Dust the work surface lightly with flour and break off a chunk of the dough – about a handful. Keeping your hands dusted with flour, roll it into a long sausage and use a knife to cut the sausage into several pieces – each one about 1.5cm in width – until you have several nuggets of dough. They should all be roughly the same size to ensure they all cook evenly. At this point Locatelli pushes each piece of dough onto the prongs of a fork so that it rolls up and is marked with lines. I don’t bother as it’s a faff and they’re just as nice without. Roll the gnocchi on a tray dusted with flour or lined with baking paper.
Now the gnocchi are ready to cook. You really need to cook them straightaway , but if you need to keep them for an hour or so, make sure you dust them again with flour, keeping them away from each other and every 10 minutes or so move them around the tray a little.
Bring a large pan of salted water to the boil, put in the gnocchi and keep stirring until they rise to the surface – this will only take a minute or so. Lift them out carefully with a slotted spoon, rather than draining and add to the ragù. Stir in very carefully and only leave them for about a minute or so before serving or they will start to break up.
Spicy sausage and fennel ragù
My recipe is based on the Bocca di Lupo version, only slightly adapted with the addition of fennel seeds, wine and a bit of sugar. It’s really hard to find good quality Italian sausage in London, so if I don’t have time to go to a deli that stocks it, I use the best Italian or Toulouse-style I can get in the supermarket. Real Italian sausage is usually quite fennel-y, so if you do manage to get some, omit the fennel I have chosen to add from the recipe.
Ingredients (serves 4)
– 400g Italian sausage or the best quality Italian or Toulouse style you can find in the supermarket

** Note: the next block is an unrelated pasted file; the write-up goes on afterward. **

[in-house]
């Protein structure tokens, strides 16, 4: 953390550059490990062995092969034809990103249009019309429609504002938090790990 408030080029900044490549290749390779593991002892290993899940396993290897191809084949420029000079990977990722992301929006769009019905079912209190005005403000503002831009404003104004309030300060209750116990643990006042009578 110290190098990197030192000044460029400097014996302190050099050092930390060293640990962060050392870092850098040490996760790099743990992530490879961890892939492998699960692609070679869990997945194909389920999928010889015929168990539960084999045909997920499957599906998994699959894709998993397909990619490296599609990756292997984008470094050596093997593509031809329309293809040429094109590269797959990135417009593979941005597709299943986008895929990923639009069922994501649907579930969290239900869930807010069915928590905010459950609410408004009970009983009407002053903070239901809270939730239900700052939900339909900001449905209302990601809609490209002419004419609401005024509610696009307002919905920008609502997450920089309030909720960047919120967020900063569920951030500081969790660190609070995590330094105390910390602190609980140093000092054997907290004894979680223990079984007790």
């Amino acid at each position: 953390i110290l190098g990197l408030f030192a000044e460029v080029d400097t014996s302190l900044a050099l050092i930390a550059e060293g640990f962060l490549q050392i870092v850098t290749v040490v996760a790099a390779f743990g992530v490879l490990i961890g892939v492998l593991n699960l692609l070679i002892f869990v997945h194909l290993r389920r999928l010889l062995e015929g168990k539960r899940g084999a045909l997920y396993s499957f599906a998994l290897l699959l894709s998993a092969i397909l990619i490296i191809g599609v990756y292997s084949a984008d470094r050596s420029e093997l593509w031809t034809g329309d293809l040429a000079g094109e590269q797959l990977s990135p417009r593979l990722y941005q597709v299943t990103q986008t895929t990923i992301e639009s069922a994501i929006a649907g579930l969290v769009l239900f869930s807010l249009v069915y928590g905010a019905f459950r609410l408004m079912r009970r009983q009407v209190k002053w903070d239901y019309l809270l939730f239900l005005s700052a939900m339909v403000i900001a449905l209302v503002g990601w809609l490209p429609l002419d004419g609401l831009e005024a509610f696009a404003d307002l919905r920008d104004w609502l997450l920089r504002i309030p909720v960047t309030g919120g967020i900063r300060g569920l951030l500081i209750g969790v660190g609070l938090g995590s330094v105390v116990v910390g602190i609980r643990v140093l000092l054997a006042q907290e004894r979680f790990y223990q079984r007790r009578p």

– 4 tbsp extra virgin olive oil
– 3 garlic cloves, crushed
– 1/2 tsp crushed, dried chilli flakes
– 600 g chopped tinned tomatoes
– 1/2 – 3/4 tsp ground fennel seeds
– 1 cup of white wine
– 1 dessert spoon finely chopped rosemary
– 1 heaped tsp sugar
– Fresh pecorino or parmesan to serve
Take the sausage meat out of their skins and crumble into chunks. Fry in 1 tablespoon of the olive oil over a medium heat and transfer both sausage and their juices to a bowl when cooked. Add more olive oil to the pan and fry the garlic, ground fennel seeds and chilli for a few minutes in some olive oil, making sure the the garlic doesn’t brown too much. Return the sausage to the pan and add the wine. Reduce until it’s about half its original quantity and then add the chopped tomatoes and a heaped teaspoon of sugar. This helps even out the acidity in the tomatoes. Reduce to a simmer and cook slowly for about 45 minutes until rich and condensed. You shouldn’t need any salt as the sausages are quite salty, but add some at this stage if necessary. Add the chopped rosemary as you remove the pan from the heat. If you need to warm the sauce again before adding the gnocchi, add a splash of water and add the gnocchi once it’s bubbling. Toss to coat or stir in very carefully. Serve with a heavy-handed sprinkling of pecorino or parmesan.